7 answers

Can you ask an employer for the adverage salary?

8
100% of 8 Pros
Asked Viewed 314 times Translate

#interviewing I am heading into interviews and was wondering if it was ok to ask an employer/interviewer what the average pay was for a certain position in their company. Is this appropriate to ask or should I just use websites like Indeed?

8
100% of 8 Pros

7 answers

Lisa’s Answer

0
Updated Translate

Hi Laurel, Im not sure there is an ‘average salary’ necessarily, and an employer is going to pay you as little as they can while still being competitive. That said, I think you could say something like, “The industry range for this position in this region is this to this. Will this role likely be paying something close to this range for a qualified applicant?” They might ask you, at that point, what your desired salary is and then what your salary was at your last job. Its okay to ask for more than your last job as long as you can justify how you’ve advanced your skills and business value.


Good luck and feel free to contact me directly for additional questions!

0

Rachel’s Answer

0
Updated Translate
I think it's appropriate to ask what the salary range is, so long as you ask at the right time and in the right way.

I would recommend waiting until the second interview (assuming there is more than 1 round of interviews) and asking at the end of the interview. You want to make sure that you're feeling confident there's a mutual fit - that you are liking the position, and that they view you as a strong candidate.

I would ask the question specifically "What is the salary range for this position?". If they give you a range - assume that you might start in the lower end of that range. Often, when salary ranges are given, they are for the full duration of someone in that position, so the earlier you are in your career - you'll start towards the lower end of the range. After you've been in the position for a few years, you'd graduate to the higher end.

That said, what happens more frequently is that the recruiter will ask you what salary you are looking for -- that's a more important scenario to be prepared for! Usually what you say will be close to what they offer you if they extend you a job offer. I would strongly recommend doing salary research ahead of time by looking at websites like Glassdoor or other hiring sites to see what salaries are for similar roles or within that specific company. If you are unsure what to say, saying "I'm sure if there's mutual interest, we can come to an agreement on salary."
0

Andrea’s Answer

0
Updated Translate

And just to add to the great comments above, more and more cities (Boston, NY, San Francisco as an example) are prohibiting employers from asking about your current or former salary.

As Allison said, salary will come up in the conversations, but don't be the first person to throw out a number. If you haven't been asked about the salary range by the second interview, you should feel confident and OK to ask "What is the salary range for this role?"

0

Hannah’s Answer

0
Updated Translate
I don't recommend asking before or during an interview.

If they offer you the job during the interview and give you a specific salary number, say you'd need to take a day to review the formal offer and have them email it to you. Try not to react to the # if it's higher than you expected! Don't accept on the spot.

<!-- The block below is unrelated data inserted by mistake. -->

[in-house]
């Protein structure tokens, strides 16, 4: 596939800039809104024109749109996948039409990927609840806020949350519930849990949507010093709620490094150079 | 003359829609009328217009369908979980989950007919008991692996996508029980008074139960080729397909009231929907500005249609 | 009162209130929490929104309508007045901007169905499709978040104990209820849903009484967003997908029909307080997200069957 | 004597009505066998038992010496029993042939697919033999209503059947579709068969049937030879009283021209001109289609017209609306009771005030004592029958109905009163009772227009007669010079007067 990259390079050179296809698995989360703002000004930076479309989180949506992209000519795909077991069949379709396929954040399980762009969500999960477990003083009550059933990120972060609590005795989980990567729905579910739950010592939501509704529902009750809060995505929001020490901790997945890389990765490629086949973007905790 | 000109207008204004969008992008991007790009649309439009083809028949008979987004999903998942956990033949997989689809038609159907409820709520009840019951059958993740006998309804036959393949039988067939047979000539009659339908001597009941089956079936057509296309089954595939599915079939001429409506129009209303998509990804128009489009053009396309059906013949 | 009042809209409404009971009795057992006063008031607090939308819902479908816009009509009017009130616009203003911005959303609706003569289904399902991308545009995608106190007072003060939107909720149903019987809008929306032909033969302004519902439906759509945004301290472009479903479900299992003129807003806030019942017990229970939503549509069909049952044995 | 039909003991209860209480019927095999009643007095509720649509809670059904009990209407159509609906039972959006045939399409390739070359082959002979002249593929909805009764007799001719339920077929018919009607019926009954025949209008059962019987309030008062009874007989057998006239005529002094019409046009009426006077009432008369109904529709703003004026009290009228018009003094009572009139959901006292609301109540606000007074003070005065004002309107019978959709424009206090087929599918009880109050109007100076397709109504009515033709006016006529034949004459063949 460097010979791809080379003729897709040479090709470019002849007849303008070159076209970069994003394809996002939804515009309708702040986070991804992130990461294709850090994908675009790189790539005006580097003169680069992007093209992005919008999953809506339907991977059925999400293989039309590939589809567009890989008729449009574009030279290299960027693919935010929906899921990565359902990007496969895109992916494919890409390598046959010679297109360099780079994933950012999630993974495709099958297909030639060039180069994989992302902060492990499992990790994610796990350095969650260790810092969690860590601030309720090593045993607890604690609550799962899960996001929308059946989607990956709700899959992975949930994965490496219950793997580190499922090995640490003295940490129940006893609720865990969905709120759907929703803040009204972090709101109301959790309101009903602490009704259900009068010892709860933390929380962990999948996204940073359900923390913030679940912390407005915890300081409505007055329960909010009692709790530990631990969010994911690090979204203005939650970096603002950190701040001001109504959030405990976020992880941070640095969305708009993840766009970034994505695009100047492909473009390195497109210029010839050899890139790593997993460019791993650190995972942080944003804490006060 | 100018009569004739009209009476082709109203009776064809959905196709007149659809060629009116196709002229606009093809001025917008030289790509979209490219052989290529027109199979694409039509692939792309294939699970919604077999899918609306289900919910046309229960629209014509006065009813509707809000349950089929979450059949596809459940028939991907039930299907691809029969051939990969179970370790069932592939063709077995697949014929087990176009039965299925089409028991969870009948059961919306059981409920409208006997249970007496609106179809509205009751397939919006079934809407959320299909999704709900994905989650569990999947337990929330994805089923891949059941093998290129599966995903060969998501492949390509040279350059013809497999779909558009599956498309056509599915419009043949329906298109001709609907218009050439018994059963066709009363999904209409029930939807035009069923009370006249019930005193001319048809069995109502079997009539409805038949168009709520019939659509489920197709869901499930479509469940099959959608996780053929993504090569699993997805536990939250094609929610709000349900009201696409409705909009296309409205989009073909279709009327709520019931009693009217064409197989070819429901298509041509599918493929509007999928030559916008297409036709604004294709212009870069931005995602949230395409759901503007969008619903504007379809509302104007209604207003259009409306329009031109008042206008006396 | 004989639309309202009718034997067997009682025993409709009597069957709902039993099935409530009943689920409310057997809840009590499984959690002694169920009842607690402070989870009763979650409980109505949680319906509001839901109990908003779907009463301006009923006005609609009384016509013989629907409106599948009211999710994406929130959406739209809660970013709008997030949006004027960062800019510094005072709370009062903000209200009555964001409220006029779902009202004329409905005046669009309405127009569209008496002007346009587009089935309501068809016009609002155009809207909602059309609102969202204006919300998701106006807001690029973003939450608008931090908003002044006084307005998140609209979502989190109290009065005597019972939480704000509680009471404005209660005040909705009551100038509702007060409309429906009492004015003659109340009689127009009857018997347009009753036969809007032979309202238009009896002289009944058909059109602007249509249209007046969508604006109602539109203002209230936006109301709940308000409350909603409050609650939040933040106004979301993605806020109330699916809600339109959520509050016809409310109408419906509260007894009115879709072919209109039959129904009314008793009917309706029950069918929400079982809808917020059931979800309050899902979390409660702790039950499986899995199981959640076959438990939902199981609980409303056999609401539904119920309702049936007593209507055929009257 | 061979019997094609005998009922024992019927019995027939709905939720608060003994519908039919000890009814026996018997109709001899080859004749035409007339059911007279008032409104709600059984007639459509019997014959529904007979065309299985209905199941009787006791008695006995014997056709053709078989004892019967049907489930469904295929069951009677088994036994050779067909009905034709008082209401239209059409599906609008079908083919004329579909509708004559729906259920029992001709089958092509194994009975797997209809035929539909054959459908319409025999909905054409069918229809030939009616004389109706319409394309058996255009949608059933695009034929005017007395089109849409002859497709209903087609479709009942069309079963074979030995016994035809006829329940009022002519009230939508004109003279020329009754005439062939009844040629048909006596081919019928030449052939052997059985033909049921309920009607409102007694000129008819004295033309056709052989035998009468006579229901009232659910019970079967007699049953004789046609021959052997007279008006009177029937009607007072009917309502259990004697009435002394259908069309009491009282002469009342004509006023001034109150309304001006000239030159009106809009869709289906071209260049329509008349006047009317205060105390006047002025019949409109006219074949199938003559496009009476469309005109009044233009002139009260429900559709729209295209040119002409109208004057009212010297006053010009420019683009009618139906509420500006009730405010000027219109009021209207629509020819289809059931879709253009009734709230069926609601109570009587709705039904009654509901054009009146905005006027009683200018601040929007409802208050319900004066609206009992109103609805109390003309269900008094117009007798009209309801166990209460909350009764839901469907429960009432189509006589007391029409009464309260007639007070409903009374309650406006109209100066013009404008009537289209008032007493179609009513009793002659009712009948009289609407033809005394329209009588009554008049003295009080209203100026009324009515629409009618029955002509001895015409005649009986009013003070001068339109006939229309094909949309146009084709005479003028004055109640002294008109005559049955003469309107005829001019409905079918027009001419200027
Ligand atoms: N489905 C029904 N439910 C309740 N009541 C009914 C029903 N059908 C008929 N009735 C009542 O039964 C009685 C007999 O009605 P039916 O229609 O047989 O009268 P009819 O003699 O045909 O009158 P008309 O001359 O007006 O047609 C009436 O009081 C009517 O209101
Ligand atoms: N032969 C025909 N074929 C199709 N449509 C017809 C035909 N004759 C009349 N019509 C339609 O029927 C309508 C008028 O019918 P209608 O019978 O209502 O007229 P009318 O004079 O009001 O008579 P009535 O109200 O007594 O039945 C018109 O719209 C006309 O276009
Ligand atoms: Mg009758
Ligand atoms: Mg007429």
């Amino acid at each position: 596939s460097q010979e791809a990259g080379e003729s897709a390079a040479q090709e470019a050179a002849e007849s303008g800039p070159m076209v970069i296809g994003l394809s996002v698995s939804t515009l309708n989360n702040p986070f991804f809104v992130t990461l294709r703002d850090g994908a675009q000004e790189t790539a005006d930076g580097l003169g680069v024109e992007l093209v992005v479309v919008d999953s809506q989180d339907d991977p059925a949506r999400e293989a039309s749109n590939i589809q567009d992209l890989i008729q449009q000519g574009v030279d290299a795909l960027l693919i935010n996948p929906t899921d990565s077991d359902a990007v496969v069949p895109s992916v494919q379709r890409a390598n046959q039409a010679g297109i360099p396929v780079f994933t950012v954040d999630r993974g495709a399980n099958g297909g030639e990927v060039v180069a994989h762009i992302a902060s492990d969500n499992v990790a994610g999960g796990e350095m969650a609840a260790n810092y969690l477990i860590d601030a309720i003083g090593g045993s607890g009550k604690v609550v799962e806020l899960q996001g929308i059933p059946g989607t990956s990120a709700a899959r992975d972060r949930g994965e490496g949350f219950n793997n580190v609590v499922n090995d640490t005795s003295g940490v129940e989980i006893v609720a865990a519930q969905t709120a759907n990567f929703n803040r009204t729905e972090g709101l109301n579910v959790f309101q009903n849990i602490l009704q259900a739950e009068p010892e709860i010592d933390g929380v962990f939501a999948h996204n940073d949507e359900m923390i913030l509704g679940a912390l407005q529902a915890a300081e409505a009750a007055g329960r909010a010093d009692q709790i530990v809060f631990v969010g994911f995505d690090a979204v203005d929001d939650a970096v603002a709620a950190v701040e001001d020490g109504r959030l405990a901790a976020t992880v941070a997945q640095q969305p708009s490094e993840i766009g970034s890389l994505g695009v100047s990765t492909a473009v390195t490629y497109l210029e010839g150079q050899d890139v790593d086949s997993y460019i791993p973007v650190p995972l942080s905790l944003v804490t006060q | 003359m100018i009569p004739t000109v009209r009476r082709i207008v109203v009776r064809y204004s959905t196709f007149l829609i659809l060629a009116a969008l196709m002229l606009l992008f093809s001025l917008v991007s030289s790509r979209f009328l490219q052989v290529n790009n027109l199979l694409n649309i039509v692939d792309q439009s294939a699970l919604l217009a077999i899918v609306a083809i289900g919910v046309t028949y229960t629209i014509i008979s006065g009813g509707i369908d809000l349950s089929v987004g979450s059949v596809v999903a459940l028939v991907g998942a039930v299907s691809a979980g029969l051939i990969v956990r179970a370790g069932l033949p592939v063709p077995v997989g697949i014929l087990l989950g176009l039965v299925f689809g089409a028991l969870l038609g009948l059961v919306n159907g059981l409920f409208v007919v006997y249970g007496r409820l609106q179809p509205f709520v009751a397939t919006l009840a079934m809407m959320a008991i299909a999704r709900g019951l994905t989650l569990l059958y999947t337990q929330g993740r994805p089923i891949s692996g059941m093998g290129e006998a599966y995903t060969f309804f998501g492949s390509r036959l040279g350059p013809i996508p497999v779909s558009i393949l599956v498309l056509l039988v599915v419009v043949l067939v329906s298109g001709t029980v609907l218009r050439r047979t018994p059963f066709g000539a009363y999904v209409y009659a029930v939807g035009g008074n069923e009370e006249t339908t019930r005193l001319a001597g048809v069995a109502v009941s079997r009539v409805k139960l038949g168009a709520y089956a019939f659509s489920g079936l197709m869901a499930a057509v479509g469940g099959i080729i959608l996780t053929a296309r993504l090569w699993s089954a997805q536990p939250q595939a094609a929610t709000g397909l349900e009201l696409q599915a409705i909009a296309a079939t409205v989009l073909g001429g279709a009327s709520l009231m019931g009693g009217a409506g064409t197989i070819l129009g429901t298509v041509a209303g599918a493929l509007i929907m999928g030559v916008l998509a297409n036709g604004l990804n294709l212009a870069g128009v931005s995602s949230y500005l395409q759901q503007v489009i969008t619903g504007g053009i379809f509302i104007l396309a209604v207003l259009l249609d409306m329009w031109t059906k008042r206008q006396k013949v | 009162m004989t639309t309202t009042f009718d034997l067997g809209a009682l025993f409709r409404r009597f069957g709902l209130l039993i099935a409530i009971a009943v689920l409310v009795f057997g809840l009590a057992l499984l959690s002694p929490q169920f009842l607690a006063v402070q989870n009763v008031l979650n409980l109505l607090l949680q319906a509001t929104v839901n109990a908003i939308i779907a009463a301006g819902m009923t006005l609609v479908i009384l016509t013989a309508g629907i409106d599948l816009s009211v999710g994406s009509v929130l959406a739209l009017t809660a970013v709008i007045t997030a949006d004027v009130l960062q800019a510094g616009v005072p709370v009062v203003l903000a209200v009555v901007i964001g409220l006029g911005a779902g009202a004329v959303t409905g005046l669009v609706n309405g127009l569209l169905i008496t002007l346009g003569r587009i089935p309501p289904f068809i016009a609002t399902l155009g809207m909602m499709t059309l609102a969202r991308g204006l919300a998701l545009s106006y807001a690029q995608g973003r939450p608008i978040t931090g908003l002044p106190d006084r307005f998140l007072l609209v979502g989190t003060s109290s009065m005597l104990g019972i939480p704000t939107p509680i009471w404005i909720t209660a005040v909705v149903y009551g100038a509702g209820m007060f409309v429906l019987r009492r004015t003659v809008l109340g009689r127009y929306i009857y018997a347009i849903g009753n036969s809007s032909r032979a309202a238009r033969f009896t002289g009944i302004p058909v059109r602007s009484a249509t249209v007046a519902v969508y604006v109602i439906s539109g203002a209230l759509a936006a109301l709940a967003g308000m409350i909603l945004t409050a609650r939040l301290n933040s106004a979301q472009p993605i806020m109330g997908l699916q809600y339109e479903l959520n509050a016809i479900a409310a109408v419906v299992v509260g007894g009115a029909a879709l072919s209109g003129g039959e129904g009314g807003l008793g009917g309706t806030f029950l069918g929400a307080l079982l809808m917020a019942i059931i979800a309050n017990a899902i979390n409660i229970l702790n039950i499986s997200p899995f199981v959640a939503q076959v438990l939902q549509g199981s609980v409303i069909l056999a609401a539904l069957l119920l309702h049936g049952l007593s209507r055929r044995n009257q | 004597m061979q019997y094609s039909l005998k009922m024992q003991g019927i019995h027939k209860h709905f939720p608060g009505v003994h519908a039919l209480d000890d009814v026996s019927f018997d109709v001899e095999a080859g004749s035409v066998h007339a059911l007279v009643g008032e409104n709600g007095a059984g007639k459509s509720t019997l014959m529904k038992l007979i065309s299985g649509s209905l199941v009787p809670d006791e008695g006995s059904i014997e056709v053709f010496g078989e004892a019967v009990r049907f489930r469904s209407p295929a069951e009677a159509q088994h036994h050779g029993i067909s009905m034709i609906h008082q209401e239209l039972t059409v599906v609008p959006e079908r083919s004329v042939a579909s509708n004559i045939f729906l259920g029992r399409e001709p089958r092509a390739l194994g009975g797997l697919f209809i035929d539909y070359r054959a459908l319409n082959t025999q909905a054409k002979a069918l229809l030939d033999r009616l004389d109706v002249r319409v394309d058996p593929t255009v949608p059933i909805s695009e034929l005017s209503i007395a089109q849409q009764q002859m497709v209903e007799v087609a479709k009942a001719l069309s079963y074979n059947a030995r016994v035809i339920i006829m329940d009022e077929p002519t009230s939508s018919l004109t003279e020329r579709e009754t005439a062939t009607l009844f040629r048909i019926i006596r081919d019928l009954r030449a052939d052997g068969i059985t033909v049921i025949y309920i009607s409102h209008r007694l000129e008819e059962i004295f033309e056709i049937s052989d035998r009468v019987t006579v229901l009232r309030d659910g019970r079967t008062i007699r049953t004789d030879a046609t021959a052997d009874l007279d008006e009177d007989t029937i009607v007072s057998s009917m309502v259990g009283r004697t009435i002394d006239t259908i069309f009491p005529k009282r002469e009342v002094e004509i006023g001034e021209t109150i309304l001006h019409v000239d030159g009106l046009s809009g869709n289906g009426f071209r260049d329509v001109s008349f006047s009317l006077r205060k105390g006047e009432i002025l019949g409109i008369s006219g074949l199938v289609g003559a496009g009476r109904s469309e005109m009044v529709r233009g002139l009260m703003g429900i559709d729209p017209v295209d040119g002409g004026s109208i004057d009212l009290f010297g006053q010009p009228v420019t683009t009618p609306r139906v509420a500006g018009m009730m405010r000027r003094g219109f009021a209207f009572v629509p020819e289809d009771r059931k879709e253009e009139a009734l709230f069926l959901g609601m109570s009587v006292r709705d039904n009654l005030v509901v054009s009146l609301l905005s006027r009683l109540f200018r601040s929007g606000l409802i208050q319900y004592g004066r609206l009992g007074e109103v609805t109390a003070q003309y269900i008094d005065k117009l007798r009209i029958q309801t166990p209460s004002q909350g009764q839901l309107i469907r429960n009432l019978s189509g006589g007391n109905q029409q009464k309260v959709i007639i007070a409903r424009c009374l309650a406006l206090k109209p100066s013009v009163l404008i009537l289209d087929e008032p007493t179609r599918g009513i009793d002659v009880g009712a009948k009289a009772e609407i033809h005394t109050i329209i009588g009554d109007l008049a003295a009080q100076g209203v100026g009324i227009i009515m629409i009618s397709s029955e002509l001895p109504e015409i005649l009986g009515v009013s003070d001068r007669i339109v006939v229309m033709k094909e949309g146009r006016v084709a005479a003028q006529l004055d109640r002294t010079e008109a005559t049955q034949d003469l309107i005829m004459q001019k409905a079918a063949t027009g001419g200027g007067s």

If they offer you the position via email or phone after the interview and you're excited about the number, again ask them to send over a formal offer as well as include any benefits information. Say you need to review the entire compensation package, which may include benefits or time off.
Even if the pay is fair, always ask for slightly more.

If they offer you the position and it's much less than you were hoping to make, say "oh I was actually hoping to be around $____/year for my next role, which seems standard for my position and location - are you able to speak to management and put together a higher offer?" Arm yourself with information about your position and expected salary by looking at websites like glassdoor and salary.com.

If it's an hourly position and they offer you an amount you're okay with, ask for $1-2 dollars more per hour, at least, just because. They will most likely give you slightly more than their original offer, but worst case scenario they say no! No one is going to withdraw their offer because you countered.

Good luck!
0

Mario’s Answer

0
Updated Translate

It is generally frowned upon to directly ask for the salary but I did learn one trick that has worked for me in the past. If in an interview you're asked by the recruiter or interviewer how much you're expecting to make, I respond with my own question; "Does this position have a salary range? I'm flexible with salary."

0

Poonam’s Answer

0
Updated Translate

1. CHOOSE THE CORRECT MOMENT:

It presumably goes without saying that questioning how much remuneration you could get is forbidden inside the initial couple of minutes (see likewise: seconds) of your interview.

Not just would it show you’re more intrigued by the money than you are for the job, it could likewise infer that you don’t have much to offer as far as aptitudes and experience.

Along these lines, before you begin to consider the amount you’re making, ensure you cover the various interview bases first. That includes, aspects like skills and experience.

for more: Asking About Salary During The Interview

0

Christopher’s Answer

0
Updated Translate
Sure can, and you can also ask them what their budget is for the role? ask them about base, bonus, potential equity and total package expectations.

You can also go to glassdoor.com to see current salaries of most companies.

0